Government Accountability Office Report: "No Child Left Behind Act: Improvements Needed in Education's Process for Tracking States' Implementation of Key Provisions" (GAO-04-734, September 2004, .pdf format, 51p.).

Note: This is a temporary address. GAO reports are always available at:

Internal Revenue Service Articles:

A. "Corporation Income Tax Returns, 2001," by Patrice E. Treubert (2004, .pdf format, 23p.).

B. "High-Income Tax Returns for 2001," by Brian Balkovic (2004, .pdf format, 53p.).

National Center for Education Research Report: "Participation in Adult Education and Lifelong Learning: 2000-01," by Kwang Kim, Mary Collins Hagedorn, and Jennifer Williamson, and Chris Chapman (NCES 2004050, September 2004, .pdf format, 65p.).


This is the first full report using data from the Adult Education and Lifelong Learning Survey of the 2001 National Household Education Survey Programs (AELL-NHES:2001) on the educational activities of adults in the United States. The report shows that 46 percent of adults in the United States participated in some type of formal education between early 2000 and early 2001. Apart from looking at overall participation in formal educational activities, major topics addressed in the report include participation in various types of formal educational activities; characteristics of participating adults; educational experiences in college or university degree programs on a part-time basis, work-related courses, and personal interest courses; reasons for participation in work-related courses; characteristics of participants who received employer support; and characteristics of participants in work-related informal learning activities.

Bureau of Labor Statistics Report, Periodicals:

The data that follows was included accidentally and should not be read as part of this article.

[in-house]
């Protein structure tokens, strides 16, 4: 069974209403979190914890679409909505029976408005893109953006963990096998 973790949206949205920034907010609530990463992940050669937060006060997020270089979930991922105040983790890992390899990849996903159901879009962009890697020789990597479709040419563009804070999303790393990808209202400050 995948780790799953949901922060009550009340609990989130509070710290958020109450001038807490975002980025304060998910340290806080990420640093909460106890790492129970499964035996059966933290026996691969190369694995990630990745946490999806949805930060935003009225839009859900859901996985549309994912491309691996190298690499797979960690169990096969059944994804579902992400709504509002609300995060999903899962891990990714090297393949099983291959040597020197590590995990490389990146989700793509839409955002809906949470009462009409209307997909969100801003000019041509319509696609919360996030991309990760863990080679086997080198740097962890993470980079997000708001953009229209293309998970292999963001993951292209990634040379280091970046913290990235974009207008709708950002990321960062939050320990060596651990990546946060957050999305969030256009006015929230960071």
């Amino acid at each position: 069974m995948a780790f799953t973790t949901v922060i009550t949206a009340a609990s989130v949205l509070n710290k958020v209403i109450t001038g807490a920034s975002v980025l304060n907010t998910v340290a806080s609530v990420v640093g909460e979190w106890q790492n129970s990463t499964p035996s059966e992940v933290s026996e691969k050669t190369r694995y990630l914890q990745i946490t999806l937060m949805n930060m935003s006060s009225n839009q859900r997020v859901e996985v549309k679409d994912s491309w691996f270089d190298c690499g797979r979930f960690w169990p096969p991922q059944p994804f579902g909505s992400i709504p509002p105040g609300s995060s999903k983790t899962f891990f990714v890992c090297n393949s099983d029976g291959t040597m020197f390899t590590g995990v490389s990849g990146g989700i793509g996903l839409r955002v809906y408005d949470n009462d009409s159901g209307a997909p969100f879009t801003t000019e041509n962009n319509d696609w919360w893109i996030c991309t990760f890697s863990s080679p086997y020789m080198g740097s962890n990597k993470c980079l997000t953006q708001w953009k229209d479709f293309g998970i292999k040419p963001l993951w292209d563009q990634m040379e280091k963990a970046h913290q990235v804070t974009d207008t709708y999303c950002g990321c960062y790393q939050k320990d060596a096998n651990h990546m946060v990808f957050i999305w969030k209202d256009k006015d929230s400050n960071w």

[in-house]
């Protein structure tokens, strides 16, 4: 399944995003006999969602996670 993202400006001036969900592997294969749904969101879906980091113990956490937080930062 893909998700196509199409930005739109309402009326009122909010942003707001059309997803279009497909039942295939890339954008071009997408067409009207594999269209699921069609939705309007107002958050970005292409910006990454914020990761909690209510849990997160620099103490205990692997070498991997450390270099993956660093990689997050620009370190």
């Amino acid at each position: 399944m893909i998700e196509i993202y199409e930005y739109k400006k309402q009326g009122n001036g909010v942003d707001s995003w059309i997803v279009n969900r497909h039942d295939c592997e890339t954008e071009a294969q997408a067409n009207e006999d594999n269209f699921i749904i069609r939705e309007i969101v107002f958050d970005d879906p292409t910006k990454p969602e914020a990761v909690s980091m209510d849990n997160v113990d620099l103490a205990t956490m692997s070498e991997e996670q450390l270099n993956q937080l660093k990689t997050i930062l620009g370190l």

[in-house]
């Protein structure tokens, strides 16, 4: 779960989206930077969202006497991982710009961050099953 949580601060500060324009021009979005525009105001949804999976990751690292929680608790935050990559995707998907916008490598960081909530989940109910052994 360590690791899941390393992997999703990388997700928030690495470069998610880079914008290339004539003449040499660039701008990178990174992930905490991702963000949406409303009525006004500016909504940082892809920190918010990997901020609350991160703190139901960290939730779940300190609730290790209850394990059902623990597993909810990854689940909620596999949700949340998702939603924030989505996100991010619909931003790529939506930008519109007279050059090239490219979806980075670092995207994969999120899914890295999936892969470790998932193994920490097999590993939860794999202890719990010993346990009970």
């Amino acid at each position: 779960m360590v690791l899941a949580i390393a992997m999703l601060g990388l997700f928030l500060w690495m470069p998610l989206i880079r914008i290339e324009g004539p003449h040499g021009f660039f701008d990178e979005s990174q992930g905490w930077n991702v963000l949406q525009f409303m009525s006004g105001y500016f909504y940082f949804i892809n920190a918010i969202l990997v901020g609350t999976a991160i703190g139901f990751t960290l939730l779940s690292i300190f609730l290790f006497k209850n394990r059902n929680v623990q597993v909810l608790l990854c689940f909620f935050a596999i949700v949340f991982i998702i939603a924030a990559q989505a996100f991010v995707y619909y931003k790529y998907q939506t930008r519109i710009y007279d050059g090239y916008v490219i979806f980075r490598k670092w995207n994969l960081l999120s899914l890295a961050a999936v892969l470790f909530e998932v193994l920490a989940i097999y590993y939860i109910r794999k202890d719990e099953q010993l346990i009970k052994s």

A. "Highlights of Women's Earnings in 2003" (BLS Report 978, September 2004, .pdf format, 41p.).

B. "National Compensation Survey: Occupational Wages in the United States, July 2003" (September 2004, Bulletin 2568, .pdf format, 184p.).

C. _Monthly Labor Review_ (Vol. 127, No. 9, September 2004, .pdf format).

Note: All _MLRs_ back to 1984 are now available at:

D. Compensation and Working Conditions Online. The latest article is dated Sep. 29, 2004.

Department of Housing and Urban Development Periodical: _Research Works_ (Vol. 1, No. 7, September 2004, .pdf format).

Bureau of Justice Statistics Reports:

A. "Homicide trends in the United States," by James Alan Fox and Marianne W. Zawitz (September 2004, HTML and .pdf format, 158p.). "This site contains a series of charts that describe homicide patterns and trends in the United States since 1976."

B. "Drugs & Crime Facts," by Tina L. Dorsey, Marianne W. Zawitz, and Priscilla Middleton (NCJ 165148, September 2004, HTML and .pdf format, 75p.). " This site summarizes U.S. statistics about drug-related crimes, law enforcement, courts, and corrections from Bureau of Justice Statistics (BJS) and non-BJS sources (See Drug data produced by BJS below). It updates the information published in Drugs and Crime Facts, 1994, (NCJ 154043) and will be revised as new information becomes available. The data provide policymakers, criminal justice practitioners, researchers, and the general public with online access to understandable information on various drug law violations and drug-related law enforcement."

C. "Cross-National Studies in Crime and Justice," edited by David P. Farrington, Patrick A. Langan, and Michael Tonry (NCJ 200988, September 2004, ASCII text and .pdf format, 286p., with .zip compressed spreadsheets).


Summarizes the results from a study that documents crime and criminal punishment trends from 1981 to 1999 in eight countries: Australia, Canada, England, the Netherlands, Scotland, Sweden, Switzerland, and the United States. To enhance comparability, each paper deals with six crimes that are similarly defined across the eight countries: murder, rape, non-commercial robbery, serious assault, household burglary, and completed motor vehicle theft. Each paper uses the same set of measures of criminal punishment. Measures include sentence length imposed, percent of sentence served, and probabilities of arrest, of conviction, and of incarceration.